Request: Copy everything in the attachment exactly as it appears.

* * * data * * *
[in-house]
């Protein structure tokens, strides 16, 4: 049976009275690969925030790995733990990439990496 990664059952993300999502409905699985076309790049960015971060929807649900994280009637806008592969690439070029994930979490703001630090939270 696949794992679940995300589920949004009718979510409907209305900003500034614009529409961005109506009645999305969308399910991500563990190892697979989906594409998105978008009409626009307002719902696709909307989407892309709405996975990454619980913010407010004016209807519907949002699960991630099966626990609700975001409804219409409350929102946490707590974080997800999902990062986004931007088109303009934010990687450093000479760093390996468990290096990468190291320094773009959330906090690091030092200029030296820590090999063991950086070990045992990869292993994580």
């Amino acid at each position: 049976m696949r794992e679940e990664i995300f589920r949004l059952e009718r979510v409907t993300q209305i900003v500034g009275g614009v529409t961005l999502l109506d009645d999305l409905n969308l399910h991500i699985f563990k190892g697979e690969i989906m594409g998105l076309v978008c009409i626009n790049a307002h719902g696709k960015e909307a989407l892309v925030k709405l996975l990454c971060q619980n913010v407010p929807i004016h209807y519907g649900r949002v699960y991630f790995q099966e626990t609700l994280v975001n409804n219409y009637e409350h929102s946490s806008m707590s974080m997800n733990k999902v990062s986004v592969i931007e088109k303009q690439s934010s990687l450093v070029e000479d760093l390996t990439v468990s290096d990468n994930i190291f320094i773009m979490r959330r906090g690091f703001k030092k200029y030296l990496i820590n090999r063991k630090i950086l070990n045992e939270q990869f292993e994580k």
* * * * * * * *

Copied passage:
[in-house]
């Protein structure tokens, strides 16, 4: 049976009275690969925030790995733990990439990496 990664059952993300999502409905699985076309790049960015971060929807649900994280009637806008592969690439070029994930979490703001630090939270 696949794992679940995300589920949004009718979510409907209305900003500034614009529409961005109506009645999305969308399910991500563990190892697979989906594409998105978008009409626009307002719902696709909307989407892309709405996975990454619980913010407010004016209807519907949002699960991630099966626990609700975001409804219409409350929102946490707590974080997800999902990062986004931007088109303009934010990687450093000479760093390996468990290096990468190291320094773009959330906090690091030092200029030296820590090999063991950086070990045992990869292993994580």
């Amino acid at each position: 049976m696949r794992e679940e990664i995300f589920r949004l059952e009718r979510v409907t993300q209305i900003v500034g009275g614009v529409t961005l999502l109506d009645d999305l409905n969308l399910h991500i699985f563990k190892g697979e690969i989906m594409g998105l076309v978008c009409i626009n790049a307002h719902g696709k960015e909307a989407l892309v925030k709405l996975l990454c971060q619980n913010v407010p929807i004016h209807y519907g649900r949002v699960y991630f790995q099966e626990t609700l994280v975001n409804n219409y009637e409350h929102s946490s806008m707590s974080m997800n733990k999902v990062s986004v592969i931007e088109k303009q690439s934010s990687l450093v070029e000479d760093l390996t990439v468990s290096d990468n994930i190291f320094i773009m979490r959330r906090g690091f703001k030092k200029y030296l990496i820590n090999r063991k630090i950086l070990n045992e939270q990869f292993e994580k």